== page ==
Recovering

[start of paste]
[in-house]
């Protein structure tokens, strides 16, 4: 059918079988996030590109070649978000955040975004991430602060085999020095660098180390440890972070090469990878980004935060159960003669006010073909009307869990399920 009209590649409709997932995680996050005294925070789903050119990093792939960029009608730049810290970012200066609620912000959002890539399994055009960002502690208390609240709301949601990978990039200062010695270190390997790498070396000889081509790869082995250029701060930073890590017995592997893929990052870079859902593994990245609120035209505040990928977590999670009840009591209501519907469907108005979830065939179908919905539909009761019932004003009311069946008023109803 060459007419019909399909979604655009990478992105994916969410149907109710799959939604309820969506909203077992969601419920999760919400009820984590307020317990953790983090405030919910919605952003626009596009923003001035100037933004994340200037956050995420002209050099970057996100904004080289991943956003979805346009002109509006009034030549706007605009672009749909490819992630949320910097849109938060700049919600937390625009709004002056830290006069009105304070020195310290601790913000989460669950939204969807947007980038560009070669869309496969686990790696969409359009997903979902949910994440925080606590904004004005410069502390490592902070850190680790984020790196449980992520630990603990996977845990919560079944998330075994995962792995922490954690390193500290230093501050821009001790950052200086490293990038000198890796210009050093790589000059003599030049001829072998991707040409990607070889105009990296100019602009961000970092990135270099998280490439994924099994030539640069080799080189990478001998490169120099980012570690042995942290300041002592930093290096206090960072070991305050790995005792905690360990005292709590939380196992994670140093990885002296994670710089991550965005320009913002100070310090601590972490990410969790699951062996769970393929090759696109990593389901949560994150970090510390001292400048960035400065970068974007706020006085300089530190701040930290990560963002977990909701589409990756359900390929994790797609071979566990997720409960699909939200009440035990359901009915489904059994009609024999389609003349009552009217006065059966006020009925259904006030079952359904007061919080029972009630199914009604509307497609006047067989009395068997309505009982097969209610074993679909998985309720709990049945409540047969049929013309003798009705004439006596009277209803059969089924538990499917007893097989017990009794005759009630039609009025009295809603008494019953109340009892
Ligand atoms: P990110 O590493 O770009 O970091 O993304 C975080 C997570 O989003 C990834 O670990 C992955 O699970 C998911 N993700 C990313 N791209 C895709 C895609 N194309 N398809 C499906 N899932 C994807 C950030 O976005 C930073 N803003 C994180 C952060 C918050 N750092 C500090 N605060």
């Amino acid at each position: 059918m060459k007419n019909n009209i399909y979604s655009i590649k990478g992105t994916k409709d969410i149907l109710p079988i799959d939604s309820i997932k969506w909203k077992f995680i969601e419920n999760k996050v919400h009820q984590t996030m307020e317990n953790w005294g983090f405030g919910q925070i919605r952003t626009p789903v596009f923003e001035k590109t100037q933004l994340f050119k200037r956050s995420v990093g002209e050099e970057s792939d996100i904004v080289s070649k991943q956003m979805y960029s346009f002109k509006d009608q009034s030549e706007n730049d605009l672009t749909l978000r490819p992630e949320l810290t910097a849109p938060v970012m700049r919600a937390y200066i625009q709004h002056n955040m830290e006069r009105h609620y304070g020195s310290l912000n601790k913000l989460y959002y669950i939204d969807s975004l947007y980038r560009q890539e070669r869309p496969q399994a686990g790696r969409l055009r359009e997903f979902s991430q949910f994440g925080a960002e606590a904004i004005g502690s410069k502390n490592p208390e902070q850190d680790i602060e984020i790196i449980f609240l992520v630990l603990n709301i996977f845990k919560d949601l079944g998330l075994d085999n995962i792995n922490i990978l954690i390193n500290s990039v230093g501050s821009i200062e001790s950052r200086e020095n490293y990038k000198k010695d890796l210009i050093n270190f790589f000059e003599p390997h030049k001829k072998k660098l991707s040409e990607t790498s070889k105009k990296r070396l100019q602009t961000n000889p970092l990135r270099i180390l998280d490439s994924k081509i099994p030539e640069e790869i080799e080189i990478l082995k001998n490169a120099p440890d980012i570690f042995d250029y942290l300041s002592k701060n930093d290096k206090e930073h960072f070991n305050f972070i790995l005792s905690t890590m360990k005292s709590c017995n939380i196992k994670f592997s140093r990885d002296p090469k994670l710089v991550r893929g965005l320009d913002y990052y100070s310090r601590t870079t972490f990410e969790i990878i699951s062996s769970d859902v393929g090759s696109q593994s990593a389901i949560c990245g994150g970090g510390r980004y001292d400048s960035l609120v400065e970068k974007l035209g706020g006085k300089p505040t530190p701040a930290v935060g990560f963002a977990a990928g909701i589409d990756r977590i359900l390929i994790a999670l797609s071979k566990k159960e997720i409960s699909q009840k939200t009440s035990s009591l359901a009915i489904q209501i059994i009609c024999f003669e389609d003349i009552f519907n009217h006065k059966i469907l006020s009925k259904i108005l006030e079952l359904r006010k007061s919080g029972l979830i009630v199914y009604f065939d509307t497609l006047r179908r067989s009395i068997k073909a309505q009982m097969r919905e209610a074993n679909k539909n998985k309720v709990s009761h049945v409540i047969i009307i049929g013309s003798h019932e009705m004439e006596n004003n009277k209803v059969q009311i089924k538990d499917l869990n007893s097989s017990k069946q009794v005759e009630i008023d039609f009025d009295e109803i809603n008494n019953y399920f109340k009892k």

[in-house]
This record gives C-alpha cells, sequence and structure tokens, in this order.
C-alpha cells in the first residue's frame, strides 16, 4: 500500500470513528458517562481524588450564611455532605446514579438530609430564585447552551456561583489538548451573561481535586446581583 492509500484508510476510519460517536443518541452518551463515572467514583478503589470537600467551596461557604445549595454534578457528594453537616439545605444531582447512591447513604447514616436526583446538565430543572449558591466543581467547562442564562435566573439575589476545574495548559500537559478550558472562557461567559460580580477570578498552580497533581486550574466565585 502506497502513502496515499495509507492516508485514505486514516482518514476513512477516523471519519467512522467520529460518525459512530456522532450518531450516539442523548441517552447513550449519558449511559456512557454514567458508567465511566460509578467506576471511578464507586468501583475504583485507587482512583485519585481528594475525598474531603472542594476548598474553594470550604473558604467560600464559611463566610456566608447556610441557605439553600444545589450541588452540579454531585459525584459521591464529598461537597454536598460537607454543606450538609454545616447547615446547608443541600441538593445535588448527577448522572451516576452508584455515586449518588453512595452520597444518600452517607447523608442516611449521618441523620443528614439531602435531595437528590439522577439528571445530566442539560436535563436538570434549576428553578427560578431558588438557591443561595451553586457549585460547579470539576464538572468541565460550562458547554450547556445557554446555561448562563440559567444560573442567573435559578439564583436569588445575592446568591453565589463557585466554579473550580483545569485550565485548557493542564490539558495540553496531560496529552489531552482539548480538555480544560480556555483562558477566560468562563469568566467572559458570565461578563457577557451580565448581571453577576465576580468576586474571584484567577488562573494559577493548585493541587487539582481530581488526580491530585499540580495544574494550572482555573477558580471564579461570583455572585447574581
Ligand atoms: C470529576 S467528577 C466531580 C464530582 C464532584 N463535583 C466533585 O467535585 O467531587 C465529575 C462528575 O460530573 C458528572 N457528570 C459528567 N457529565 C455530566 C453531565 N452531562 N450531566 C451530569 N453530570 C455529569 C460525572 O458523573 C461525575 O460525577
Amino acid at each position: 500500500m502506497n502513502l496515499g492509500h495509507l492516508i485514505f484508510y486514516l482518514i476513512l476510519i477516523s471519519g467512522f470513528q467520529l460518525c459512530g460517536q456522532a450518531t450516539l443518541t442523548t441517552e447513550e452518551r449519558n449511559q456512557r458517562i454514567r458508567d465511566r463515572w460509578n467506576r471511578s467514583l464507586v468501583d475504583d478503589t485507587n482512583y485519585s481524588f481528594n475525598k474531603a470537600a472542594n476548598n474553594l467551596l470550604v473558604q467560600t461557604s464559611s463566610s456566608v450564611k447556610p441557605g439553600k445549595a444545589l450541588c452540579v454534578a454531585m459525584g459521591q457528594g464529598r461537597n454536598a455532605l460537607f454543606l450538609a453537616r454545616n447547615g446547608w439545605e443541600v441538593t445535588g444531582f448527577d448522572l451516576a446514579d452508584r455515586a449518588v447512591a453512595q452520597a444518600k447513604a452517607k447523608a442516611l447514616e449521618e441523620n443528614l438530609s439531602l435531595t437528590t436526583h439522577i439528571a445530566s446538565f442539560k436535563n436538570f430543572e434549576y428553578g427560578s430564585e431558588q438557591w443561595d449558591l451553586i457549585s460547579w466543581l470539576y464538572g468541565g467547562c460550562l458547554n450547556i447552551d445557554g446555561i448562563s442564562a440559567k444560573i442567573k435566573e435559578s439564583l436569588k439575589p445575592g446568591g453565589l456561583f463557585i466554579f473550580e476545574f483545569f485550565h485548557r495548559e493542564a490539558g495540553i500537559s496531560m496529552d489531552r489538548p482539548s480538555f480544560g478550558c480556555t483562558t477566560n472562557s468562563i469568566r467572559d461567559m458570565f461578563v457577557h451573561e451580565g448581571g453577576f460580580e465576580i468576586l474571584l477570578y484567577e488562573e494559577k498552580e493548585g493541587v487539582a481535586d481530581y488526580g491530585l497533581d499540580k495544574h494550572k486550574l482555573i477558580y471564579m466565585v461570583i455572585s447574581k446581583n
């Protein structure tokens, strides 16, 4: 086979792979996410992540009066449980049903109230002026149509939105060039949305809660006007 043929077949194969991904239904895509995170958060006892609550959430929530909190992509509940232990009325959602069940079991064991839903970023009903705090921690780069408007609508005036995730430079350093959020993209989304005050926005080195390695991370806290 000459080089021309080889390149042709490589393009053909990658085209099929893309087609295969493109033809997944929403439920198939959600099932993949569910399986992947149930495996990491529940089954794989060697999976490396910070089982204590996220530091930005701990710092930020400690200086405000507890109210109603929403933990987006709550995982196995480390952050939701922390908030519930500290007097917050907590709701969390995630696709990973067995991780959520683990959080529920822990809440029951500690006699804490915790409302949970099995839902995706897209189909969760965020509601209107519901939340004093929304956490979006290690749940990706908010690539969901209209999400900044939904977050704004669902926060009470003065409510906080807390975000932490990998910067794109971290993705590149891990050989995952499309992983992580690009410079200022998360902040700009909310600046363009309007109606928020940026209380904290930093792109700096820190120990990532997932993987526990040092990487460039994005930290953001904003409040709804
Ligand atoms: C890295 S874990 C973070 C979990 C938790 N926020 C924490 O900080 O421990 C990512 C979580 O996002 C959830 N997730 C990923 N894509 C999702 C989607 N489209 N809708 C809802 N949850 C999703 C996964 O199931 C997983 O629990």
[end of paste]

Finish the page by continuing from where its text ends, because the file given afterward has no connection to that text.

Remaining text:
Lynn finally starting feeling a little better and began to eat and drink small amounts. Some days were just a couple of bites at each meal. She had no appetite and was very weak and tired. Lynn’s regular bouts of nausea didn’t help, but she was trying. The brain pressure tubes were removed and after five or six days the therapist began to have her exercise. This started with just sitting on the edge of the bed the first couple of days. It progressed to standing up, and then walking a few steps to a commode. Eventually a walk outside the room, always tethered with wires and tubes on a portable monitor. She was eating more and getting a tiny bit stronger. Different therapists came each day to work on cognitive skills like problem solving and memory. Lynn was slowly becoming Lynn again, but with some short term memory issues. We were told that this was a side effect of the surgery due to the location of the tumor. It had been removed from the cerebellum area which controls balance and coordination, but there was also trauma from the surgery that would affect short term memory. At one point in all this I caught the neurosurgeon for a private moment in the hallway. I had to ask the difficult question about Lynn’s prognosis. The doctor said that in her experience with cases like this, one year is an average life expectation. One year! 8760 hours! I’ve got to get Lynn home, but she still had a lot of work to do.

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